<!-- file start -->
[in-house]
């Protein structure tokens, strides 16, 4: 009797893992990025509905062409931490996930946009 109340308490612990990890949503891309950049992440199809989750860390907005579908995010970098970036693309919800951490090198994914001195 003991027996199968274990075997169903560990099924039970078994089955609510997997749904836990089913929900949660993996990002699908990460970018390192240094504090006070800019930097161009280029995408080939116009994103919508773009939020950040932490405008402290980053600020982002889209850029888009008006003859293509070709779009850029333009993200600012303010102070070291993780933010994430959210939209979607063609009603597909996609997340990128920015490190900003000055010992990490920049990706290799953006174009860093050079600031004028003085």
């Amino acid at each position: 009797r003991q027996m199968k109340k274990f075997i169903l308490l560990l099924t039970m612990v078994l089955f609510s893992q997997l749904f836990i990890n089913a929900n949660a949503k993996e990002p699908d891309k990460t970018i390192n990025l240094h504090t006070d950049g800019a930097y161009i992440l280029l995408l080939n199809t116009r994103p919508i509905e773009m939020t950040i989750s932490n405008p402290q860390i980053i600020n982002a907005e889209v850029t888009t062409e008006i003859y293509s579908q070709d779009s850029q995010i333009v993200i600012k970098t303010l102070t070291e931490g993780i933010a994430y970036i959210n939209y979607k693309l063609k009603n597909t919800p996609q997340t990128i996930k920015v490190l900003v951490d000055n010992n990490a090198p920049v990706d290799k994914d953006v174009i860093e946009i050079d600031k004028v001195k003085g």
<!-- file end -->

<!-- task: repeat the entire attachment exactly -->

[in-house]
């Protein structure tokens, strides 16, 4: 009797893992990025509905062409931490996930946009 109340308490612990990890949503891309950049992440199809989750860390907005579908995010970098970036693309919800951490090198994914001195 003991027996199968274990075997169903560990099924039970078994089955609510997997749904836990089913929900949660993996990002699908990460970018390192240094504090006070800019930097161009280029995408080939116009994103919508773009939020950040932490405008402290980053600020982002889209850029888009008006003859293509070709779009850029333009993200600012303010102070070291993780933010994430959210939209979607063609009603597909996609997340990128920015490190900003000055010992990490920049990706290799953006174009860093050079600031004028003085």
């Amino acid at each position: 009797r003991q027996m199968k109340k274990f075997i169903l308490l560990l099924t039970m612990v078994l089955f609510s893992q997997l749904f836990i990890n089913a929900n949660a949503k993996e990002p699908d891309k990460t970018i390192n990025l240094h504090t006070d950049g800019a930097y161009i992440l280029l995408l080939n199809t116009r994103p919508i509905e773009m939020t950040i989750s932490n405008p402290q860390i980053i600020n982002a907005e889209v850029t888009t062409e008006i003859y293509s579908q070709d779009s850029q995010i333009v993200i600012k970098t303010l102070t070291e931490g993780i933010a994430y970036i959210n939209y979607k693309l063609k009603n597909t919800p996609q997340t990128i996930k920015v490190l900003v951490d000055n010992n990490a090198p920049v990706d290799k994914d953006v174009i860093e946009i050079d600031k004028v001195k003085g």